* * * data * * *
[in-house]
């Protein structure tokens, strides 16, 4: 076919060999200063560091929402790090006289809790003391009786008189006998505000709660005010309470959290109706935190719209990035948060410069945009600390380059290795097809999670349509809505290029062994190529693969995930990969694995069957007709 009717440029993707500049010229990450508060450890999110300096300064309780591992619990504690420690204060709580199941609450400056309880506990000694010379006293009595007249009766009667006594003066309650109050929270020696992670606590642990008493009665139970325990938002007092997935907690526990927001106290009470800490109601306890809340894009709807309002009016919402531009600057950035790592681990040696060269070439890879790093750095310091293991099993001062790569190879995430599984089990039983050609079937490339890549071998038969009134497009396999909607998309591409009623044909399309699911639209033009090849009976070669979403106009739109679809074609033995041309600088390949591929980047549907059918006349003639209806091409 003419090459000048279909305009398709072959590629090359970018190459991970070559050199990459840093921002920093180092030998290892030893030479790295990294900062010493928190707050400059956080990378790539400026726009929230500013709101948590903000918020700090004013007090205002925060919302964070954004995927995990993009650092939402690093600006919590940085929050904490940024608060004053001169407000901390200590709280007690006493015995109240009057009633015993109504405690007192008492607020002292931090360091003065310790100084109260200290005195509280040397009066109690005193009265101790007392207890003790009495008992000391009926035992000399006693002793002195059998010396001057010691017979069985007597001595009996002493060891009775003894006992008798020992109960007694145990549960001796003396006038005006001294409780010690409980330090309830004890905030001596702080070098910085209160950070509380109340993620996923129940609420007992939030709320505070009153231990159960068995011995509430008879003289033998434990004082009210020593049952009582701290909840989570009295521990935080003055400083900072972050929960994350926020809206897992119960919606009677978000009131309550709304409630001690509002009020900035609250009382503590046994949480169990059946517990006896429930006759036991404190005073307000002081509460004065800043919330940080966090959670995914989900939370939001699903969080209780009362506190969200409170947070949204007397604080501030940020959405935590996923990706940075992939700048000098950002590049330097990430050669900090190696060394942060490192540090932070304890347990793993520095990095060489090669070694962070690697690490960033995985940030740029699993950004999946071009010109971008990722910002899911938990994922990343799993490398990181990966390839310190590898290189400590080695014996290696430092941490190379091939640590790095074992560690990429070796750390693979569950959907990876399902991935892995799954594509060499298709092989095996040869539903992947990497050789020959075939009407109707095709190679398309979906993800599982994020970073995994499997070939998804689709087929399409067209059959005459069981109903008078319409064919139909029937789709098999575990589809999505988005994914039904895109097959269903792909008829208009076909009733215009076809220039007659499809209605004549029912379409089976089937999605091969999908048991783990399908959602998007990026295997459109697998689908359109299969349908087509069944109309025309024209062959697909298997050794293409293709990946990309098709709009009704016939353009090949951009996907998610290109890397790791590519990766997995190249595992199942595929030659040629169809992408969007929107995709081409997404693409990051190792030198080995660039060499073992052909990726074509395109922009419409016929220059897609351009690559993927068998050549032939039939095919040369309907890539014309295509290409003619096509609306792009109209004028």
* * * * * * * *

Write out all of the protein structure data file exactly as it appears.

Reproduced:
[in-house]
């Protein structure tokens, strides 16, 4: 076919060999200063560091929402790090006289809790003391009786008189006998505000709660005010309470959290109706935190719209990035948060410069945009600390380059290795097809999670349509809505290029062994190529693969995930990969694995069957007709 009717440029993707500049010229990450508060450890999110300096300064309780591992619990504690420690204060709580199941609450400056309880506990000694010379006293009595007249009766009667006594003066309650109050929270020696992670606590642990008493009665139970325990938002007092997935907690526990927001106290009470800490109601306890809340894009709807309002009016919402531009600057950035790592681990040696060269070439890879790093750095310091293991099993001062790569190879995430599984089990039983050609079937490339890549071998038969009134497009396999909607998309591409009623044909399309699911639209033009090849009976070669979403106009739109679809074609033995041309600088390949591929980047549907059918006349003639209806091409 003419090459000048279909305009398709072959590629090359970018190459991970070559050199990459840093921002920093180092030998290892030893030479790295990294900062010493928190707050400059956080990378790539400026726009929230500013709101948590903000918020700090004013007090205002925060919302964070954004995927995990993009650092939402690093600006919590940085929050904490940024608060004053001169407000901390200590709280007690006493015995109240009057009633015993109504405690007192008492607020002292931090360091003065310790100084109260200290005195509280040397009066109690005193009265101790007392207890003790009495008992000391009926035992000399006693002793002195059998010396001057010691017979069985007597001595009996002493060891009775003894006992008798020992109960007694145990549960001796003396006038005006001294409780010690409980330090309830004890905030001596702080070098910085209160950070509380109340993620996923129940609420007992939030709320505070009153231990159960068995011995509430008879003289033998434990004082009210020593049952009582701290909840989570009295521990935080003055400083900072972050929960994350926020809206897992119960919606009677978000009131309550709304409630001690509002009020900035609250009382503590046994949480169990059946517990006896429930006759036991404190005073307000002081509460004065800043919330940080966090959670995914989900939370939001699903969080209780009362506190969200409170947070949204007397604080501030940020959405935590996923990706940075992939700048000098950002590049330097990430050669900090190696060394942060490192540090932070304890347990793993520095990095060489090669070694962070690697690490960033995985940030740029699993950004999946071009010109971008990722910002899911938990994922990343799993490398990181990966390839310190590898290189400590080695014996290696430092941490190379091939640590790095074992560690990429070796750390693979569950959907990876399902991935892995799954594509060499298709092989095996040869539903992947990497050789020959075939009407109707095709190679398309979906993800599982994020970073995994499997070939998804689709087929399409067209059959005459069981109903008078319409064919139909029937789709098999575990589809999505988005994914039904895109097959269903792909008829208009076909009733215009076809220039007659499809209605004549029912379409089976089937999605091969999908048991783990399908959602998007990026295997459109697998689908359109299969349908087509069944109309025309024209062959697909298997050794293409293709990946990309098709709009009704016939353009090949951009996907998610290109890397790791590519990766997995190249595992199942595929030659040629169809992408969007929107995709081409997404693409990051190792030198080995660039060499073992052909990726074509395109922009419409016929220059897609351009690559993927068998050549032939039939095919040369309907890539014309295509290409003619096509609306792009109209004028």